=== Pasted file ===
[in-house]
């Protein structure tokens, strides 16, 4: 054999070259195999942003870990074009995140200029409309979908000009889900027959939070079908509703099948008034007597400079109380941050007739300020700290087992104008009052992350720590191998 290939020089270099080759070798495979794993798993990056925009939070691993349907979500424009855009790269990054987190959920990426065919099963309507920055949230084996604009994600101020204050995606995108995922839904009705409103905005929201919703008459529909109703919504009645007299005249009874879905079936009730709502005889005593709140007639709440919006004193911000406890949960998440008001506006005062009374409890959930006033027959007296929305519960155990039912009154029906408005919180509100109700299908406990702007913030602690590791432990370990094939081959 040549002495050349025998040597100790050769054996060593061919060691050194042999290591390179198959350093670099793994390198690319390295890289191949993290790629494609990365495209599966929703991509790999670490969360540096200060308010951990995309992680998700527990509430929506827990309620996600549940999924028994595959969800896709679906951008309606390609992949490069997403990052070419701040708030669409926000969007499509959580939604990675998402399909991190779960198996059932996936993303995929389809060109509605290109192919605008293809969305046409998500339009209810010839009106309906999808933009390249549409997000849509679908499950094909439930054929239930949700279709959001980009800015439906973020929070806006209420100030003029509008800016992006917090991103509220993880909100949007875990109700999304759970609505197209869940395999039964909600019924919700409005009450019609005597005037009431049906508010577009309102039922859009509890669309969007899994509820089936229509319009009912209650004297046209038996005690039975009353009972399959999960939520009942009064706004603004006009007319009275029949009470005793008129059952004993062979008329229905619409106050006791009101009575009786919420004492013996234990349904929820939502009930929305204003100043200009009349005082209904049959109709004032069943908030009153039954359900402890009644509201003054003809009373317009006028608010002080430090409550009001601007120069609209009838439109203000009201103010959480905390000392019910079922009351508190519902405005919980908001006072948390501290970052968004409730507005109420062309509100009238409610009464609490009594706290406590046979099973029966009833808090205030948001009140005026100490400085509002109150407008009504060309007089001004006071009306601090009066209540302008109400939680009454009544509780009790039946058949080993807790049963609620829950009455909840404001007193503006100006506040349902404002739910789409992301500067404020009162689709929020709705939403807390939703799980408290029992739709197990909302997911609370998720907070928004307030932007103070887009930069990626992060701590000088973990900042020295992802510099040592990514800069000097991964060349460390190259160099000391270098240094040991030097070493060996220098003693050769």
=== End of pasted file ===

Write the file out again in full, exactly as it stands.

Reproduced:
[in-house]
């Protein structure tokens, strides 16, 4: 054999070259195999942003870990074009995140200029409309979908000009889900027959939070079908509703099948008034007597400079109380941050007739300020700290087992104008009052992350720590191998 290939020089270099080759070798495979794993798993990056925009939070691993349907979500424009855009790269990054987190959920990426065919099963309507920055949230084996604009994600101020204050995606995108995922839904009705409103905005929201919703008459529909109703919504009645007299005249009874879905079936009730709502005889005593709140007639709440919006004193911000406890949960998440008001506006005062009374409890959930006033027959007296929305519960155990039912009154029906408005919180509100109700299908406990702007913030602690590791432990370990094939081959 040549002495050349025998040597100790050769054996060593061919060691050194042999290591390179198959350093670099793994390198690319390295890289191949993290790629494609990365495209599966929703991509790999670490969360540096200060308010951990995309992680998700527990509430929506827990309620996600549940999924028994595959969800896709679906951008309606390609992949490069997403990052070419701040708030669409926000969007499509959580939604990675998402399909991190779960198996059932996936993303995929389809060109509605290109192919605008293809969305046409998500339009209810010839009106309906999808933009390249549409997000849509679908499950094909439930054929239930949700279709959001980009800015439906973020929070806006209420100030003029509008800016992006917090991103509220993880909100949007875990109700999304759970609505197209869940395999039964909600019924919700409005009450019609005597005037009431049906508010577009309102039922859009509890669309969007899994509820089936229509319009009912209650004297046209038996005690039975009353009972399959999960939520009942009064706004603004006009007319009275029949009470005793008129059952004993062979008329229905619409106050006791009101009575009786919420004492013996234990349904929820939502009930929305204003100043200009009349005082209904049959109709004032069943908030009153039954359900402890009644509201003054003809009373317009006028608010002080430090409550009001601007120069609209009838439109203000009201103010959480905390000392019910079922009351508190519902405005919980908001006072948390501290970052968004409730507005109420062309509100009238409610009464609490009594706290406590046979099973029966009833808090205030948001009140005026100490400085509002109150407008009504060309007089001004006071009306601090009066209540302008109400939680009454009544509780009790039946058949080993807790049963609620829950009455909840404001007193503006100006506040349902404002739910789409992301500067404020009162689709929020709705939403807390939703799980408290029992739709197990909302997911609370998720907070928004307030932007103070887009930069990626992060701590000088973990900042020295992802510099040592990514800069000097991964060349460390190259160099000391270098240094040991030097070493060996220098003693050769």